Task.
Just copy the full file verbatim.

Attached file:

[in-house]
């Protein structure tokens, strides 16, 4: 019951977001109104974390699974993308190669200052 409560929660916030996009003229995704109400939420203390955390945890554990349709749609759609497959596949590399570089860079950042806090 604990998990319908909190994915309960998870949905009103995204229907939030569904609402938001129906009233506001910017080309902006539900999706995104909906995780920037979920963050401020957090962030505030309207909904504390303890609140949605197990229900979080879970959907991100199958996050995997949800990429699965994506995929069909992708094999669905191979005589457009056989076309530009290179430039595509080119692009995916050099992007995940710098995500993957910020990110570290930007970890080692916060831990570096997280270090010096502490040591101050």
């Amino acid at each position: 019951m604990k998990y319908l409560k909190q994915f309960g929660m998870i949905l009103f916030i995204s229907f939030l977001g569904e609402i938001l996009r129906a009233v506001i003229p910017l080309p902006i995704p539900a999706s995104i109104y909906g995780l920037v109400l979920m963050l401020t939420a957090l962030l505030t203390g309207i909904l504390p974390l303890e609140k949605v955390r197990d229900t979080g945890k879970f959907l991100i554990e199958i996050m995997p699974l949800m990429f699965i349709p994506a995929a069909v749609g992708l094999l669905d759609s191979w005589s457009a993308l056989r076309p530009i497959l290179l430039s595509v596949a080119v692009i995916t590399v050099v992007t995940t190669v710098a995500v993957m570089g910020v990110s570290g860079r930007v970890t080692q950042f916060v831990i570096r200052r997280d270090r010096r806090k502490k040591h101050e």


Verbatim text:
[in-house]
């Protein structure tokens, strides 16, 4: 019951977001109104974390699974993308190669200052 409560929660916030996009003229995704109400939420203390955390945890554990349709749609759609497959596949590399570089860079950042806090 604990998990319908909190994915309960998870949905009103995204229907939030569904609402938001129906009233506001910017080309902006539900999706995104909906995780920037979920963050401020957090962030505030309207909904504390303890609140949605197990229900979080879970959907991100199958996050995997949800990429699965994506995929069909992708094999669905191979005589457009056989076309530009290179430039595509080119692009995916050099992007995940710098995500993957910020990110570290930007970890080692916060831990570096997280270090010096502490040591101050």
């Amino acid at each position: 019951m604990k998990y319908l409560k909190q994915f309960g929660m998870i949905l009103f916030i995204s229907f939030l977001g569904e609402i938001l996009r129906a009233v506001i003229p910017l080309p902006i995704p539900a999706s995104i109104y909906g995780l920037v109400l979920m963050l401020t939420a957090l962030l505030t203390g309207i909904l504390p974390l303890e609140k949605v955390r197990d229900t979080g945890k879970f959907l991100i554990e199958i996050m995997p699974l949800m990429f699965i349709p994506a995929a069909v749609g992708l094999l669905d759609s191979w005589s457009a993308l056989r076309p530009i497959l290179l430039s595509v596949a080119v692009i995916t590399v050099v992007t995940t190669v710098a995500v993957m570089g910020v990110s570290g860079r930007v970890t080692q950042f916060v831990i570096r200052r997280d270090r010096r806090k502490k040591h101050e």